Through my artistic research practice, I am exploring the echoes generated by new technologies on our “nature,” particularly in the field of perception and the production of (counterfactual) imaginations. I am particularly interested in the diverse ways information is encountered and processed, exploring the (un)known potentials and limitations of perception and the senses. Related to this is the question of how the resources that embed and process this information are regulated and cared for within human and non-human boundaries. Here, the genealogies of knowledge—the created instruments and concepts for organizing, classifying, and regulating information in order to construct meaning and support decision-making processes—play a crucial role. I translate these investigations into new instruments, experimental documentation, collaborative interventions, and algorithmic compositions and present them through multisensory installations incorporating human and non-human performances.
While at Headlands
My work will delve deeper into the complexity of perception within human and non-human boundaries. I am combining these insights with my artistic research and work on perception and material studies, considering the energy and bio-politics of global jurisdiction processes. While building, for instance, on my recent work “sleep-wake architectures” I will further explore the interconnection between the generation of knowledge, decision-making, and (in)justice. How does one counter systemic injustices that arise when the search for truth and progress are misappropriated for economic gain?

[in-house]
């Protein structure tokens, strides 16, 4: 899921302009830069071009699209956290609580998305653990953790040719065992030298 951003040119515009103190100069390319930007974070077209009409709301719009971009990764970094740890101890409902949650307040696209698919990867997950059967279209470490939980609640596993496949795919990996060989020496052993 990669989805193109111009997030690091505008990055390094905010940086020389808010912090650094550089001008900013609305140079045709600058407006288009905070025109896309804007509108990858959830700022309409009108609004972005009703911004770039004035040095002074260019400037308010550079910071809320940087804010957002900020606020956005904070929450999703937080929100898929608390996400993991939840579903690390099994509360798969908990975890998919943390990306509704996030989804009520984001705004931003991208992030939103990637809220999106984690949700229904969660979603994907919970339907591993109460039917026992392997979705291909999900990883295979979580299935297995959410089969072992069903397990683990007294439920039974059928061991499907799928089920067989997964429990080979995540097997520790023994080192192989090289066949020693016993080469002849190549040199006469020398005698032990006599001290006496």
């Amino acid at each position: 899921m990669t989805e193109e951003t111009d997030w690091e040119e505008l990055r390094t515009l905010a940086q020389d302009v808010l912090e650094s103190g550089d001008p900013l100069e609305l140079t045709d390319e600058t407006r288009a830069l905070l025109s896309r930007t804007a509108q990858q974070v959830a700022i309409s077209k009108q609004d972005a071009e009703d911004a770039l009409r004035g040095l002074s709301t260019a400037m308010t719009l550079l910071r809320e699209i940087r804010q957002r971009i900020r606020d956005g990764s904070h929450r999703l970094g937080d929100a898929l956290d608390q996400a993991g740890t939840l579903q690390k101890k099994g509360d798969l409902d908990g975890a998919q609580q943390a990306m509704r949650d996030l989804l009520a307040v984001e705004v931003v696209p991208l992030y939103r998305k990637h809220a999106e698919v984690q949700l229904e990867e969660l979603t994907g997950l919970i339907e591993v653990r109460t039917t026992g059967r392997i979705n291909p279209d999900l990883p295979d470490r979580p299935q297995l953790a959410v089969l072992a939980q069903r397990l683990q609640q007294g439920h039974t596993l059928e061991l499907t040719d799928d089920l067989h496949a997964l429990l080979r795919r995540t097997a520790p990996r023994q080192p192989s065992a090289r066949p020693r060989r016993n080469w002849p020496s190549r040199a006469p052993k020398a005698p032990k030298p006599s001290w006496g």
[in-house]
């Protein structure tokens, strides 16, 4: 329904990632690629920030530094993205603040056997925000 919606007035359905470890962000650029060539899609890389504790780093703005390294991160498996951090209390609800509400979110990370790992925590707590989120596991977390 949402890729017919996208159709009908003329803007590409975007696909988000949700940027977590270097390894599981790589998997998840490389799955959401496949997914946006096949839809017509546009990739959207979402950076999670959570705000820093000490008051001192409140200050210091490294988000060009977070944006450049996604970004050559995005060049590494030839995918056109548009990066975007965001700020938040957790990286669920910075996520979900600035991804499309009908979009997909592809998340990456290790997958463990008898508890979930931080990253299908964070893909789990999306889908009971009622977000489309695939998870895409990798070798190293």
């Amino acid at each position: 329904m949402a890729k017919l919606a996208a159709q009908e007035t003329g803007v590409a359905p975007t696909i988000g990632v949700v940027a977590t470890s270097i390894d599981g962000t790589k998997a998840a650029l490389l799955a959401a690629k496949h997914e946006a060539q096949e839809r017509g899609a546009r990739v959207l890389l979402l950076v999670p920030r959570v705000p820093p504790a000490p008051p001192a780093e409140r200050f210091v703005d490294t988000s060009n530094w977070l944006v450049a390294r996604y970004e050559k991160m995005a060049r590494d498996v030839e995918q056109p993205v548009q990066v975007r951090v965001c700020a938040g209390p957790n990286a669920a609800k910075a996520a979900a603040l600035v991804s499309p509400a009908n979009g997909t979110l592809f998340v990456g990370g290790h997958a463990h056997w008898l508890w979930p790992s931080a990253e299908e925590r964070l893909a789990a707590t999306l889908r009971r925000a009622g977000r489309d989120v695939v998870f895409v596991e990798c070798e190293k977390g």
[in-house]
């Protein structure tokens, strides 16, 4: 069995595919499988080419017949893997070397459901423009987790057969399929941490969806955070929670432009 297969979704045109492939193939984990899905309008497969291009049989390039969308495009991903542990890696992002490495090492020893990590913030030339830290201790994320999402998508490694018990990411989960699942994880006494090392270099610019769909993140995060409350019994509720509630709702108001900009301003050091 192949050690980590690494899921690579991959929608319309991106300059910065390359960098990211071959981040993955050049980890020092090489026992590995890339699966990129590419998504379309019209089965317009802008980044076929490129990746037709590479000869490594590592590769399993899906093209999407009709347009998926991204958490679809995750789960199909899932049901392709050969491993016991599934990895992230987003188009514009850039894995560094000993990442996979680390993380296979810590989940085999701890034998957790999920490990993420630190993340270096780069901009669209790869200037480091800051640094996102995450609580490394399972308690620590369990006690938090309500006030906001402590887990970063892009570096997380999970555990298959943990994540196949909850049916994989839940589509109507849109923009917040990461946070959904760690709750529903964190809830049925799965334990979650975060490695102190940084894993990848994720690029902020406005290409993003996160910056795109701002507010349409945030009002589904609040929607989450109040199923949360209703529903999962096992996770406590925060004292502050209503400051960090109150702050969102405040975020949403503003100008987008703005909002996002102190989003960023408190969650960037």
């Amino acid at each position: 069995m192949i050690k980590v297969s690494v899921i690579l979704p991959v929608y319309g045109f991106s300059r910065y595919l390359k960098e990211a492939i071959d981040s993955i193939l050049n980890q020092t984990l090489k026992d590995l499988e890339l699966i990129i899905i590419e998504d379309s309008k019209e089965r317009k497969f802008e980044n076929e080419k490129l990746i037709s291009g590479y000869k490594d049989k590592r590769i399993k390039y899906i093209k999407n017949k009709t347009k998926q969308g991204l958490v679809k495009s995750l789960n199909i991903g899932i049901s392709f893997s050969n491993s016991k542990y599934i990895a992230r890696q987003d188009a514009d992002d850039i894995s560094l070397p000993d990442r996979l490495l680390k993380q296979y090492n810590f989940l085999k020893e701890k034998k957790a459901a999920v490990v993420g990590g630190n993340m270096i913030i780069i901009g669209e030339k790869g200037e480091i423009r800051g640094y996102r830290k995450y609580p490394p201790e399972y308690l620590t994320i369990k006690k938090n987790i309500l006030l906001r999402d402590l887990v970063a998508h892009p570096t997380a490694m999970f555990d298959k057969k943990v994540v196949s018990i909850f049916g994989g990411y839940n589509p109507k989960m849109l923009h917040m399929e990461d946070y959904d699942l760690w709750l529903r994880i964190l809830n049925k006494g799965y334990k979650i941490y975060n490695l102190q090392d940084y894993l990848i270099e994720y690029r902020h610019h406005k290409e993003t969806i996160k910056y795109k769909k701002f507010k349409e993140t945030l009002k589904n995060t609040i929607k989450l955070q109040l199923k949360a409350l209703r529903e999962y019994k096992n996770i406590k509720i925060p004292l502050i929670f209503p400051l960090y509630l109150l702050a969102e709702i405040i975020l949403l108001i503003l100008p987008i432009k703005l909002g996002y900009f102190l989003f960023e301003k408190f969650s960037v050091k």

Here, I plan to further investigate how specialized and sometimes ambiguous terms (i.e., language, codes, laws), (im-)materialities, and mental models that crystallized from the past influence well-being and future progress, as well as the interpretation thereof. Through human and non-human performative interventions and multisensory installations I aim to explore the ethics and poetics of multispecies epistemologies.